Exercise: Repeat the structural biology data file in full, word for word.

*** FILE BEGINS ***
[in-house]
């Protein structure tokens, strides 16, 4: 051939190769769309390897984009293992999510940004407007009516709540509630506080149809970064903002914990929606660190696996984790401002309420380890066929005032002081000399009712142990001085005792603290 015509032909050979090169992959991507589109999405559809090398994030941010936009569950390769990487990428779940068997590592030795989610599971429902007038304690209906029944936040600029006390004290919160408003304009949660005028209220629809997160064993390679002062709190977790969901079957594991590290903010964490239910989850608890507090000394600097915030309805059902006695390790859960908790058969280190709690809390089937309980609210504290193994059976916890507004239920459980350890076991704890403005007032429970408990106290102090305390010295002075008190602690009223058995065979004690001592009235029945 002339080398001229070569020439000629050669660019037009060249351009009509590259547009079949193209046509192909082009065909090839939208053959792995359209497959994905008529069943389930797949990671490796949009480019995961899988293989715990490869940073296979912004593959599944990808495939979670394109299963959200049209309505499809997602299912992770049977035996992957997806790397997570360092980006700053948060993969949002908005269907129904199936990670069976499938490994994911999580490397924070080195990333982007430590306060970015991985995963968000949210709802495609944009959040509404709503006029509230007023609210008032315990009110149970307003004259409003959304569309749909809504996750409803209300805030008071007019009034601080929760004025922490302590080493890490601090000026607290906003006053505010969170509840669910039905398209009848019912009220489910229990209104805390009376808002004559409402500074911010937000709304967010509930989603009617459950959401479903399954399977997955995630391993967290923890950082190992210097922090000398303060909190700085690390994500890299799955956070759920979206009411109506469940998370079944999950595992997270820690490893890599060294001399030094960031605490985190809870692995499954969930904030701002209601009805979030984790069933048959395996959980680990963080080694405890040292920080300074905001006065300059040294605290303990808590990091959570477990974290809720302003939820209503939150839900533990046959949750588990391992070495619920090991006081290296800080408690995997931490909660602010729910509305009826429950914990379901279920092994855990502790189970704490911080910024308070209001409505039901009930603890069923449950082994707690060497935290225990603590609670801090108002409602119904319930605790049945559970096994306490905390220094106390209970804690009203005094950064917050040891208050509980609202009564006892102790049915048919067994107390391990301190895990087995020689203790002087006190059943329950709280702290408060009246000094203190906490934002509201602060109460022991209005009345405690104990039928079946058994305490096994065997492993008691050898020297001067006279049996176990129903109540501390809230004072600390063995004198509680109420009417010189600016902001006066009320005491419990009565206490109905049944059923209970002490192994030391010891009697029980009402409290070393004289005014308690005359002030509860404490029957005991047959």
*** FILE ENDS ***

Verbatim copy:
[in-house]
């Protein structure tokens, strides 16, 4: 051939190769769309390897984009293992999510940004407007009516709540509630506080149809970064903002914990929606660190696996984790401002309420380890066929005032002081000399009712142990001085005792603290 015509032909050979090169992959991507589109999405559809090398994030941010936009569950390769990487990428779940068997590592030795989610599971429902007038304690209906029944936040600029006390004290919160408003304009949660005028209220629809997160064993390679002062709190977790969901079957594991590290903010964490239910989850608890507090000394600097915030309805059902006695390790859960908790058969280190709690809390089937309980609210504290193994059976916890507004239920459980350890076991704890403005007032429970408990106290102090305390010295002075008190602690009223058995065979004690001592009235029945 002339080398001229070569020439000629050669660019037009060249351009009509590259547009079949193209046509192909082009065909090839939208053959792995359209497959994905008529069943389930797949990671490796949009480019995961899988293989715990490869940073296979912004593959599944990808495939979670394109299963959200049209309505499809997602299912992770049977035996992957997806790397997570360092980006700053948060993969949002908005269907129904199936990670069976499938490994994911999580490397924070080195990333982007430590306060970015991985995963968000949210709802495609944009959040509404709503006029509230007023609210008032315990009110149970307003004259409003959304569309749909809504996750409803209300805030008071007019009034601080929760004025922490302590080493890490601090000026607290906003006053505010969170509840669910039905398209009848019912009220489910229990209104805390009376808002004559409402500074911010937000709304967010509930989603009617459950959401479903399954399977997955995630391993967290923890950082190992210097922090000398303060909190700085690390994500890299799955956070759920979206009411109506469940998370079944999950595992997270820690490893890599060294001399030094960031605490985190809870692995499954969930904030701002209601009805979030984790069933048959395996959980680990963080080694405890040292920080300074905001006065300059040294605290303990808590990091959570477990974290809720302003939820209503939150839900533990046959949750588990391992070495619920090991006081290296800080408690995997931490909660602010729910509305009826429950914990379901279920092994855990502790189970704490911080910024308070209001409505039901009930603890069923449950082994707690060497935290225990603590609670801090108002409602119904319930605790049945559970096994306490905390220094106390209970804690009203005094950064917050040891208050509980609202009564006892102790049915048919067994107390391990301190895990087995020689203790002087006190059943329950709280702290408060009246000094203190906490934002509201602060109460022991209005009345405690104990039928079946058994305490096994065997492993008691050898020297001067006279049996176990129903109540501390809230004072600390063995004198509680109420009417010189600016902001006066009320005491419990009565206490109905049944059923209970002490192994030391010891009697029980009402409290070393004289005014308690005359002030509860404490029957005991047959």